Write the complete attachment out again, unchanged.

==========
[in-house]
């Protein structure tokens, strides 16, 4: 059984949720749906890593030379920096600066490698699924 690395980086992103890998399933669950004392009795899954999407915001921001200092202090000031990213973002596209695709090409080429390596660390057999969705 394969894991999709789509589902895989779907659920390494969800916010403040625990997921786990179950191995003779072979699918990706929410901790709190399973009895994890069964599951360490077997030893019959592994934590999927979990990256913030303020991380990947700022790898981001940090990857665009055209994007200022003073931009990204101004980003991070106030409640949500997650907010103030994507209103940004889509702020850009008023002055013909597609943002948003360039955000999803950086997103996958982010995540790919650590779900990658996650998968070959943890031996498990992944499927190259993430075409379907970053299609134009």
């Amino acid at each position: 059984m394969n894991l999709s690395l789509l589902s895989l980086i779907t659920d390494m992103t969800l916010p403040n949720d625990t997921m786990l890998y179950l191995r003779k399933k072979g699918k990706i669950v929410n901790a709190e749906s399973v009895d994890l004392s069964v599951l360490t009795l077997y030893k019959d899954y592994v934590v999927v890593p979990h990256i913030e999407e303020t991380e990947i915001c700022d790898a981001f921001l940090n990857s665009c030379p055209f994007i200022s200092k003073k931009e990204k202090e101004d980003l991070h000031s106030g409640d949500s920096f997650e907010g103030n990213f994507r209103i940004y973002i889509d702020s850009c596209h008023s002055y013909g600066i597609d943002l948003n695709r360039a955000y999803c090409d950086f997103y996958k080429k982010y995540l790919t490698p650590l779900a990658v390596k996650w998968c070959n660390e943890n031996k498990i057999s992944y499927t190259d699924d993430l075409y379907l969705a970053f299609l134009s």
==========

[in-house]
């Protein structure tokens, strides 16, 4: 059984949720749906890593030379920096600066490698699924 690395980086992103890998399933669950004392009795899954999407915001921001200092202090000031990213973002596209695709090409080429390596660390057999969705 394969894991999709789509589902895989779907659920390494969800916010403040625990997921786990179950191995003779072979699918990706929410901790709190399973009895994890069964599951360490077997030893019959592994934590999927979990990256913030303020991380990947700022790898981001940090990857665009055209994007200022003073931009990204101004980003991070106030409640949500997650907010103030994507209103940004889509702020850009008023002055013909597609943002948003360039955000999803950086997103996958982010995540790919650590779900990658996650998968070959943890031996498990992944499927190259993430075409379907970053299609134009």
């Amino acid at each position: 059984m394969n894991l999709s690395l789509l589902s895989l980086i779907t659920d390494m992103t969800l916010p403040n949720d625990t997921m786990l890998y179950l191995r003779k399933k072979g699918k990706i669950v929410n901790a709190e749906s399973v009895d994890l004392s069964v599951l360490t009795l077997y030893k019959d899954y592994v934590v999927v890593p979990h990256i913030e999407e303020t991380e990947i915001c700022d790898a981001f921001l940090n990857s665009c030379p055209f994007i200022s200092k003073k931009e990204k202090e101004d980003l991070h000031s106030g409640d949500s920096f997650e907010g103030n990213f994507r209103i940004y973002i889509d702020s850009c596209h008023s002055y013909g600066i597609d943002l948003n695709r360039a955000y999803c090409d950086f997103y996958k080429k982010y995540l790919t490698p650590l779900a990658v390596k996650w998968c070959n660390e943890n031996k498990i057999s992944y499927t190259d699924d993430l075409y379907l969705a970053f299609l134009s």